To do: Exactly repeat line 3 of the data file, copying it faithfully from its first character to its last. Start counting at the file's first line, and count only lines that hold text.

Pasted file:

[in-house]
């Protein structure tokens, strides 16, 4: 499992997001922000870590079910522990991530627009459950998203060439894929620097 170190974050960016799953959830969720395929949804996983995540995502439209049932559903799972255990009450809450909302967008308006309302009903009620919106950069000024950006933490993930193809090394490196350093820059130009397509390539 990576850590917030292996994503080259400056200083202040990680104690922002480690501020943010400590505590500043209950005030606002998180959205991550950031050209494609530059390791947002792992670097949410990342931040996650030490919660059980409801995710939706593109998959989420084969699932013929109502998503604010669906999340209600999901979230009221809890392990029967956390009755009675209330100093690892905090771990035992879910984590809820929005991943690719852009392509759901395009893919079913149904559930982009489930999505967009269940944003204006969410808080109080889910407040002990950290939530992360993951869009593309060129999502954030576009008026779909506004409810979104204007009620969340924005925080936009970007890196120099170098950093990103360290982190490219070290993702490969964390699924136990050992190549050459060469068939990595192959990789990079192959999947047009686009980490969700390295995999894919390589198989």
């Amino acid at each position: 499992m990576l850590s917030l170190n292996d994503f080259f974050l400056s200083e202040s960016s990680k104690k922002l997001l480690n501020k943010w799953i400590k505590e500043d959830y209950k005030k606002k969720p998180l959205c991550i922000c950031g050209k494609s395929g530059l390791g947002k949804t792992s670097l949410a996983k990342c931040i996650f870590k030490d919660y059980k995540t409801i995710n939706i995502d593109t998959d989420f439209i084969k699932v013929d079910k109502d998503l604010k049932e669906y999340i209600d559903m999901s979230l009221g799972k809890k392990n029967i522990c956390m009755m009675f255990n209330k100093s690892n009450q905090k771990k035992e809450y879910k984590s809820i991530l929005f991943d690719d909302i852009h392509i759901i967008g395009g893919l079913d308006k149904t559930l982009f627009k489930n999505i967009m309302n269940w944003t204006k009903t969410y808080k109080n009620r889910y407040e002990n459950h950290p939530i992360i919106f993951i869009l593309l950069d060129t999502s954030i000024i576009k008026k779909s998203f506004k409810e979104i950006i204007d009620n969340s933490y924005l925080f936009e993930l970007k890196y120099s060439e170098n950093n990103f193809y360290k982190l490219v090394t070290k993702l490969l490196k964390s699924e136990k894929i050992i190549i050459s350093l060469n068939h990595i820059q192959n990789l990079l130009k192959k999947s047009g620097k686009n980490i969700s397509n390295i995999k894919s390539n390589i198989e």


């Amino acid at each position: 499992m990576l850590s917030l170190n292996d994503f080259f974050l400056s200083e202040s960016s990680k104690k922002l997001l480690n501020k943010w799953i400590k505590e500043d959830y209950k005030k606002k969720p998180l959205c991550i922000c950031g050209k494609s395929g530059l390791g947002k949804t792992s670097l949410a996983k990342c931040i996650f870590k030490d919660y059980k995540t409801i995710n939706i995502d593109t998959d989420f439209i084969k699932v013929d079910k109502d998503l604010k049932e669906y999340i209600d559903m999901s979230l009221g799972k809890k392990n029967i522990c956390m009755m009675f255990n209330k100093s690892n009450q905090k771990k035992e809450y879910k984590s809820i991530l929005f991943d690719d909302i852009h392509i759901i967008g395009g893919l079913d308006k149904t559930l982009f627009k489930n999505i967009m309302n269940w944003t204006k009903t969410y808080k109080n009620r889910y407040e002990n459950h950290p939530i992360i919106f993951i869009l593309l950069d060129t999502s954030i000024i576009k008026k779909s998203f506004k409810e979104i950006i204007d009620n969340s933490y924005l925080f936009e993930l970007k890196y120099s060439e170098n950093n990103f193809y360290k982190l490219v090394t070290k993702l490969l490196k964390s699924e136990k894929i050992i190549i050459s350093l060469n068939h990595i820059q192959n990789l990079l130009k192959k999947s047009g620097k686009n980490i969700s397509n390295i995999k894919s390539n390589i198989e």